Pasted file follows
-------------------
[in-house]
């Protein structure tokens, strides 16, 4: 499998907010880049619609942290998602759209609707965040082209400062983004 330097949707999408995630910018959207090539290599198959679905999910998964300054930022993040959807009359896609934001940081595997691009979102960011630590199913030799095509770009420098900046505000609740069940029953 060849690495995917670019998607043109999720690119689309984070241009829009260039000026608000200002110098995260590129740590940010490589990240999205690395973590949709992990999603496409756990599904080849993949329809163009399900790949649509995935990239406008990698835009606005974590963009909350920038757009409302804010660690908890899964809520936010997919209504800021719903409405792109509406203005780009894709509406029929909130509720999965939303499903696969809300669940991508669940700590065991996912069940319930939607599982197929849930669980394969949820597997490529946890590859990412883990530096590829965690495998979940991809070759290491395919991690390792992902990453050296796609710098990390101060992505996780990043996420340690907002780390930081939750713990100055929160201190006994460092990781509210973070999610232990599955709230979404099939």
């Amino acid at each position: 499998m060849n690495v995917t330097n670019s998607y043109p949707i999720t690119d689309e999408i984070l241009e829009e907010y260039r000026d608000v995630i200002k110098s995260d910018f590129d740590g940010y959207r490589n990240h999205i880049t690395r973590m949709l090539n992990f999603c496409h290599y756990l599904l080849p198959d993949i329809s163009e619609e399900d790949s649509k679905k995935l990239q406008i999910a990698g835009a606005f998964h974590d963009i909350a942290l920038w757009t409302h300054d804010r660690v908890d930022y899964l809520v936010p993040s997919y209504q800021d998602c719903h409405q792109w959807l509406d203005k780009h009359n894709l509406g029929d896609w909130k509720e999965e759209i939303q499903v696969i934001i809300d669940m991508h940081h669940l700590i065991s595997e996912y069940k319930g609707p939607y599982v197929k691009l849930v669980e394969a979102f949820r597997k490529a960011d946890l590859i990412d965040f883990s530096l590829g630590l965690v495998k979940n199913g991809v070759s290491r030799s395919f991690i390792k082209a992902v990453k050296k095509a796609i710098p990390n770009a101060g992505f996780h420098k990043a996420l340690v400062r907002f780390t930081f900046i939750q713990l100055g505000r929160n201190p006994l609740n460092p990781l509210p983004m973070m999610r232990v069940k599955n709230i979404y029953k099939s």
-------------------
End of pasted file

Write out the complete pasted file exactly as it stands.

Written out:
[in-house]
């Protein structure tokens, strides 16, 4: 499998907010880049619609942290998602759209609707965040082209400062983004 330097949707999408995630910018959207090539290599198959679905999910998964300054930022993040959807009359896609934001940081595997691009979102960011630590199913030799095509770009420098900046505000609740069940029953 060849690495995917670019998607043109999720690119689309984070241009829009260039000026608000200002110098995260590129740590940010490589990240999205690395973590949709992990999603496409756990599904080849993949329809163009399900790949649509995935990239406008990698835009606005974590963009909350920038757009409302804010660690908890899964809520936010997919209504800021719903409405792109509406203005780009894709509406029929909130509720999965939303499903696969809300669940991508669940700590065991996912069940319930939607599982197929849930669980394969949820597997490529946890590859990412883990530096590829965690495998979940991809070759290491395919991690390792992902990453050296796609710098990390101060992505996780990043996420340690907002780390930081939750713990100055929160201190006994460092990781509210973070999610232990599955709230979404099939």
């Amino acid at each position: 499998m060849n690495v995917t330097n670019s998607y043109p949707i999720t690119d689309e999408i984070l241009e829009e907010y260039r000026d608000v995630i200002k110098s995260d910018f590129d740590g940010y959207r490589n990240h999205i880049t690395r973590m949709l090539n992990f999603c496409h290599y756990l599904l080849p198959d993949i329809s163009e619609e399900d790949s649509k679905k995935l990239q406008i999910a990698g835009a606005f998964h974590d963009i909350a942290l920038w757009t409302h300054d804010r660690v908890d930022y899964l809520v936010p993040s997919y209504q800021d998602c719903h409405q792109w959807l509406d203005k780009h009359n894709l509406g029929d896609w909130k509720e999965e759209i939303q499903v696969i934001i809300d669940m991508h940081h669940l700590i065991s595997e996912y069940k319930g609707p939607y599982v197929k691009l849930v669980e394969a979102f949820r597997k490529a960011d946890l590859i990412d965040f883990s530096l590829g630590l965690v495998k979940n199913g991809v070759s290491r030799s395919f991690i390792k082209a992902v990453k050296k095509a796609i710098p990390n770009a101060g992505f996780h420098k990043a996420l340690v400062r907002f780390t930081f900046i939750q713990l100055g505000r929160n201190p006994l609740n460092p990781l509210p983004m973070m999610r232990v069940k599955n709230i979404y029953k099939s």